from basic woodworking and fabrication tools, arts and crafts supplies,
textiles, electronics and robotics, to 3D printers and audio / visual
o They could be open to other schools, organizations and the community
at-large during evenings, weekends and holidays;
o They would be staffed as much as possible by community volunteers,
teachers and student mentors.
18. Common Engagement Platform
o Celebrates students and teachers across our educational system.
o Engages teachers, students, communities and the private sector through
o Motivates teachers by sharing best practices, providing resources, and
an opportunity to collaborate.
20. UIT Cape Breton
Gavin Uhma and the Shannon School of Business at Cape Breton
University have launched UIT, a startup immersion pilot program that
is a first in the world of technology and business education.
UIT teaches students the methods behind the world’s most
21. UIT Cape Breton
The open source curriculum is designed by proven
entrepreneurs and technology professionals from around the
The 11-month program, will teach students technology and business
skills leading up to the launch of their own product.
Graduates of the program might start a company, join an existing
company, or pursue a Bachelor of Business Administration.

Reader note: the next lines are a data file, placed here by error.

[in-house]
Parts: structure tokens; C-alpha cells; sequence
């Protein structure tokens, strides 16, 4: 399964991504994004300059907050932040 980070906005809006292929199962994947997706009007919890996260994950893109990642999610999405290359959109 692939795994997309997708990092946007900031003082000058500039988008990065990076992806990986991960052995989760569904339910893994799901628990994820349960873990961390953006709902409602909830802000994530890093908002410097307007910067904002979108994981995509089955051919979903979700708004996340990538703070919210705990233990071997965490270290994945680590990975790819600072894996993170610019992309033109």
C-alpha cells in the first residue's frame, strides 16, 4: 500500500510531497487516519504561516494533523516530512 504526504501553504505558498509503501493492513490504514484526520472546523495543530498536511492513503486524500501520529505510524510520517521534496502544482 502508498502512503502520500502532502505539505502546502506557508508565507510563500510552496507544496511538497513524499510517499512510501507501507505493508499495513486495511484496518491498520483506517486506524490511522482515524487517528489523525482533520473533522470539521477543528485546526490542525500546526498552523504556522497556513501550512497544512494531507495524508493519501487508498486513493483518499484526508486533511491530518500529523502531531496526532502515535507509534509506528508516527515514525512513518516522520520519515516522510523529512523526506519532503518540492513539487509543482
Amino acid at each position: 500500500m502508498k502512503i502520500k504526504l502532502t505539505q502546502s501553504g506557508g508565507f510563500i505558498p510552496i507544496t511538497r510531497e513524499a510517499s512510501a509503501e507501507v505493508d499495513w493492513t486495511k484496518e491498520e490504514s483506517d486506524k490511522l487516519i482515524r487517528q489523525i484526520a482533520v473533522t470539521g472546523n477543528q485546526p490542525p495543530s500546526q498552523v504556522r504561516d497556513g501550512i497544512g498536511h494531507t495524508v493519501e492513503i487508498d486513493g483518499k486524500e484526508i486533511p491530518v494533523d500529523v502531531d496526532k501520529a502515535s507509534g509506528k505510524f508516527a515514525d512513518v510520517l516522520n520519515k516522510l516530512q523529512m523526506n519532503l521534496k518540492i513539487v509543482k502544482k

22. UIT Cape Breton
13 students (6 females and 7 males) have been enrolled in the first
Students range from ages 19 to 39 with varying levels of experience
in business and technology.
All students were awarded free tuition (a private sector donation).
25. The Volta Story
• Volta Effect - the difference of potential observable
between two dissimilar metals when placed in
contact with one metal becoming positive and the
other negative —called also contact potential.
• Volta is a startup house where community comes
together to create an environment where
Entrepreneurship is celebrated and taking over
the world is expected.
26. Who is part of Volta?
14Resident (in-house) Companies
74Network Member Companies
28Mentors in the Mentor Network
27. Now let’s talk impact
• $15.8 Million Dollars in equity financing raised by Volta
companies to date.
• Volta companies and Alumni employ 82 Full time
employees earning an average salary of $68,000.
• 1 exit (Compilr acquired by US based Lynda.com
for reported $20 Million)
• 112 educational events delivered on business and
technology related topics.
28. Things move fast at Volta
All that was accomplished in just 1year with limited resources.
Companies are allowed to stay at Volta as tenants until
they hit one of the following milestones:
• 500,000 in revenue
• 1 Year at Volta
• 6 Employees
We want them to succeed (or fail) fast!
29. Soaring Employment in the ICT sector
According to the Atlantic Canadian publication that covers
early stage technology startups - entrevestor.com, employment
numbers in startups are soaring:
“The 162 startups responding to our Survey, employed a total